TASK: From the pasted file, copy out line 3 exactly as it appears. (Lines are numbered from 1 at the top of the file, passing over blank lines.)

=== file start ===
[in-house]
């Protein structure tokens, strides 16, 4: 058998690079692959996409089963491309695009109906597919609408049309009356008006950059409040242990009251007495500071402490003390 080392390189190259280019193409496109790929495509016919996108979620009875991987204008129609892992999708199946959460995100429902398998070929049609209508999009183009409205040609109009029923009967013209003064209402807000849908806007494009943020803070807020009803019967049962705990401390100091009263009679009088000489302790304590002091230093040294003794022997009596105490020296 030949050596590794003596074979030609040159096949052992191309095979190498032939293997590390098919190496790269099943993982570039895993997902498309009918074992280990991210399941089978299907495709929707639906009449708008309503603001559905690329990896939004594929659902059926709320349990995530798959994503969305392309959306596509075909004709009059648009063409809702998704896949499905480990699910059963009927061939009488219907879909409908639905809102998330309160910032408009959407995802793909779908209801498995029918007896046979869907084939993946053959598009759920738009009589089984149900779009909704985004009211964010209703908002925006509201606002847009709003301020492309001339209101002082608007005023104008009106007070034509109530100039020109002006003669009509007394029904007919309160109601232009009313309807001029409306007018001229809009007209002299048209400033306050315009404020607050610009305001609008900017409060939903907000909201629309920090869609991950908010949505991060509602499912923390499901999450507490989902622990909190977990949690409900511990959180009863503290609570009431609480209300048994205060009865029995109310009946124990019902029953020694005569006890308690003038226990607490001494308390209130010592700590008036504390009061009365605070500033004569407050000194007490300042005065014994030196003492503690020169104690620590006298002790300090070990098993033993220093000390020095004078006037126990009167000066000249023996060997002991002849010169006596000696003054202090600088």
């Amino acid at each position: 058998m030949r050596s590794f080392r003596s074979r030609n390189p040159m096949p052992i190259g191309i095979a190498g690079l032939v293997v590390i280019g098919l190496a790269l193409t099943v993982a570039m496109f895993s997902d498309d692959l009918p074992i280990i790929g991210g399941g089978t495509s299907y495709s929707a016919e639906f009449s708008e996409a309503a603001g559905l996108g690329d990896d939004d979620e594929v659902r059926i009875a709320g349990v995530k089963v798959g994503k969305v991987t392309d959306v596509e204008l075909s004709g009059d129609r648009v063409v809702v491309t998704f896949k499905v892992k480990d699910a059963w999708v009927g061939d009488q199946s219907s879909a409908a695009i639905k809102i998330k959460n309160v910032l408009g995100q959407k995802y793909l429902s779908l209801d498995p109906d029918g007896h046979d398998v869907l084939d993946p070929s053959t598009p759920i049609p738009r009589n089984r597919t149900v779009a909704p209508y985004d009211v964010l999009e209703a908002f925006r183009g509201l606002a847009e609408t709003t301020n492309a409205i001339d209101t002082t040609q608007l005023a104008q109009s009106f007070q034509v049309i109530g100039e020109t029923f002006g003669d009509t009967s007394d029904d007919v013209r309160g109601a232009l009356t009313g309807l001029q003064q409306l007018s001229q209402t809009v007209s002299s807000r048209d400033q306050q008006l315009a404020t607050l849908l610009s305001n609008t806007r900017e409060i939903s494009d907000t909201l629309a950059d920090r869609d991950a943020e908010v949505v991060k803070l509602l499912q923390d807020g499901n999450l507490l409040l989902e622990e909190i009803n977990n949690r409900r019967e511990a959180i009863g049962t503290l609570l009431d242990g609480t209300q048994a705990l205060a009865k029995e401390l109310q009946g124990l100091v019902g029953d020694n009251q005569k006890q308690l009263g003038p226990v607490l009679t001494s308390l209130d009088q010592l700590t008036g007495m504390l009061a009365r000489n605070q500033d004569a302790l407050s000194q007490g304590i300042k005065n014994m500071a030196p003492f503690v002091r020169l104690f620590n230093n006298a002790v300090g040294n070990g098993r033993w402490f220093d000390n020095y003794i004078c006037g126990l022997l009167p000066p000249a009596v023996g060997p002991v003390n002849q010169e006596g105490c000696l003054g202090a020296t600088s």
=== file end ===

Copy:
């Amino acid at each position: 058998m030949r050596s590794f080392r003596s074979r030609n390189p040159m096949p052992i190259g191309i095979a190498g690079l032939v293997v590390i280019g098919l190496a790269l193409t099943v993982a570039m496109f895993s997902d498309d692959l009918p074992i280990i790929g991210g399941g089978t495509s299907y495709s929707a016919e639906f009449s708008e996409a309503a603001g559905l996108g690329d990896d939004d979620e594929v659902r059926i009875a709320g349990v995530k089963v798959g994503k969305v991987t392309d959306v596509e204008l075909s004709g009059d129609r648009v063409v809702v491309t998704f896949k499905v892992k480990d699910a059963w999708v009927g061939d009488q199946s219907s879909a409908a695009i639905k809102i998330k959460n309160v910032l408009g995100q959407k995802y793909l429902s779908l209801d498995p109906d029918g007896h046979d398998v869907l084939d993946p070929s053959t598009p759920i049609p738009r009589n089984r597919t149900v779009a909704p209508y985004d009211v964010l999009e209703a908002f925006r183009g509201l606002a847009e609408t709003t301020n492309a409205i001339d209101t002082t040609q608007l005023a104008q109009s009106f007070q034509v049309i109530g100039e020109t029923f002006g003669d009509t009967s007394d029904d007919v013209r309160g109601a232009l009356t009313g309807l001029q003064q409306l007018s001229q209402t809009v007209s002299s807000r048209d400033q306050q008006l315009a404020t607050l849908l610009s305001n609008t806007r900017e409060i939903s494009d907000t909201l629309a950059d920090r869609d991950a943020e908010v949505v991060k803070l509602l499912q923390d807020g499901n999450l507490l409040l989902e622990e909190i009803n977990n949690r409900r019967e511990a959180i009863g049962t503290l609570l009431d242990g609480t209300q048994a705990l205060a009865k029995e401390l109310q009946g124990l100091v019902g029953d020694n009251q005569k006890q308690l009263g003038p226990v607490l009679t001494s308390l209130d009088q010592l700590t008036g007495m504390l009061a009365r000489n605070q500033d004569a302790l407050s000194q007490g304590i300042k005065n014994m500071a030196p003492f503690v002091r020169l104690f620590n230093n006298a002790v300090g040294n070990g098993r033993w402490f220093d000390n020095y003794i004078c006037g126990l022997l009167p000066p000249a009596v023996g060997p002991v003390n002849q010169e006596g105490c000696l003054g202090a020296t600088s």